His concern over age is another often heard concern.  “I should have done this years ago…  Even when I was a kid, I was not the good dancer…”  In fact what they remember is the locker room conversation, where it is heard, “What are you doing tonight?  …  Oh, dancing.  …  You dance?  …  Yeah, all my life, don’t you? …  Well…”.  In fact nobody was born dancing, and all good dancers learned how.  Some from watching their big sisters; some from watching TV some from watching MTV or videos and emulating what they see; some from a teacher or friend, but everybody learned.  Just learning the rhythm is just that, learning.  If it was automatic, you might see somebody walking down the street going Slow-Slow-Quick-Quick, and following shortly thereafter would be the people with the white coats.  At the highest levels dancing is pure sport, and as such speed, endurance and physical training and strength matter, but at the social, or entertainment level dancing is probably less affected by age than most sports.  Agassi just retired from tennis at 36, but top flight competitive dancers have performed well past that age just as Fred Astaire and Tommy Tune did.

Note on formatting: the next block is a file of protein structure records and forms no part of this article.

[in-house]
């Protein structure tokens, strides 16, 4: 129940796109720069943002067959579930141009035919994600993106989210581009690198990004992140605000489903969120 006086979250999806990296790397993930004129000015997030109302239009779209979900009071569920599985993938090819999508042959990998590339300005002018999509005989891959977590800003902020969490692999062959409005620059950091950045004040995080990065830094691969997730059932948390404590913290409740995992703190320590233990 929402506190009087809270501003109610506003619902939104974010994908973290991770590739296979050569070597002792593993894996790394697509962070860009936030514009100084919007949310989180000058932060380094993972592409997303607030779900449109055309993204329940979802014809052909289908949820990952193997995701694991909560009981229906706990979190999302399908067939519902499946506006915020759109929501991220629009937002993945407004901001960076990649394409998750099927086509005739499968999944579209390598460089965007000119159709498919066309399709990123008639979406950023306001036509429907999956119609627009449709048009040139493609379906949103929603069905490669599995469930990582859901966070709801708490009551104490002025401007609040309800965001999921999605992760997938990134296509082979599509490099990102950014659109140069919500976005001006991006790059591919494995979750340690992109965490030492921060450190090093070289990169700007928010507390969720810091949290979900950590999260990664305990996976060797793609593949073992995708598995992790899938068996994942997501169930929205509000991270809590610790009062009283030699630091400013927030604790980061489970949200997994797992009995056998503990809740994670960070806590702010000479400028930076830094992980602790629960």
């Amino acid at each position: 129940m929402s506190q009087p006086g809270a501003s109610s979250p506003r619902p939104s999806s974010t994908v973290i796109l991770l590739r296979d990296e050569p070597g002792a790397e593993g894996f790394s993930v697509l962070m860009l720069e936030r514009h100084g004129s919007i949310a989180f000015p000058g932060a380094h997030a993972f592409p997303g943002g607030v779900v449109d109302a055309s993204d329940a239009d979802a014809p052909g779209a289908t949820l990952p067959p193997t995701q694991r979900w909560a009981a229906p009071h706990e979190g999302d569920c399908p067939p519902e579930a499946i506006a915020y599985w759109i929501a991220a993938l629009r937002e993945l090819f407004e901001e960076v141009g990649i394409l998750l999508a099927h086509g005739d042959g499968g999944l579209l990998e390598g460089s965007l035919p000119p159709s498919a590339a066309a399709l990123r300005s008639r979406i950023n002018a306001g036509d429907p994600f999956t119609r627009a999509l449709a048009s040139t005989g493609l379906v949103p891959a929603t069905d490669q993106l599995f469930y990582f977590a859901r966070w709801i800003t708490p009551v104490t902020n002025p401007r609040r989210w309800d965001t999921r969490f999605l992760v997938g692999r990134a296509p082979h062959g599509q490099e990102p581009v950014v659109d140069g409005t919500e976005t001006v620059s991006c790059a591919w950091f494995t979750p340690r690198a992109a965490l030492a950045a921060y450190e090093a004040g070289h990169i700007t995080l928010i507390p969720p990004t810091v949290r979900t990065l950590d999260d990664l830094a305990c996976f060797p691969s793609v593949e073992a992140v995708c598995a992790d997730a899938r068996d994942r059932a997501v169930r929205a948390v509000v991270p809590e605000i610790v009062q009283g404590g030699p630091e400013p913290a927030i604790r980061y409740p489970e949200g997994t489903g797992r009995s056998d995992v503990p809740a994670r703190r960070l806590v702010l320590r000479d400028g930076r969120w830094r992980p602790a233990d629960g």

Another concern mentioned is just how strenuous the training might be, and to that point, dancing may well be a perfect exercise.  The natural progression of learning, and training tend to balance the needs of the body and mind.  Obviously these show participants must step it up so to speak, and the intensive learning and training is extraordinary for any age group given their starting point.  The fact is that there have been successful contestants of advanced ages in previous series as well, namely John O’Hurley and George Hamilton.  These contestants lasted as long as they did by using their personality and style as assets and that is what Jerry Springer needs to do.  The artistic side of dancing where style and personality matter is probably better noticed by the audience than it would be by judges who have been trained to look for the technique.

The article also mentions the driving force behind Jerry trying this out.  His daughter’s wedding which for him matters a lot of course.  For other men it might be pleasing a spouse, losing weight, gaining self confidence, business reasons but whatever it is, social activities such as dancing always have a reason behind them.  The artistry or sport by itself is rarely if ever enough.  So when your clients come in or if you are trying to decide if dancing is right for you, remember Jerry Springer and with all his celebrity he too has to address all the fears of learning to dance.  Whatever the result of the show, he will likely shine at his daughter’s wedding.

Michael Reichenbach


Dance Week

October 13, 2006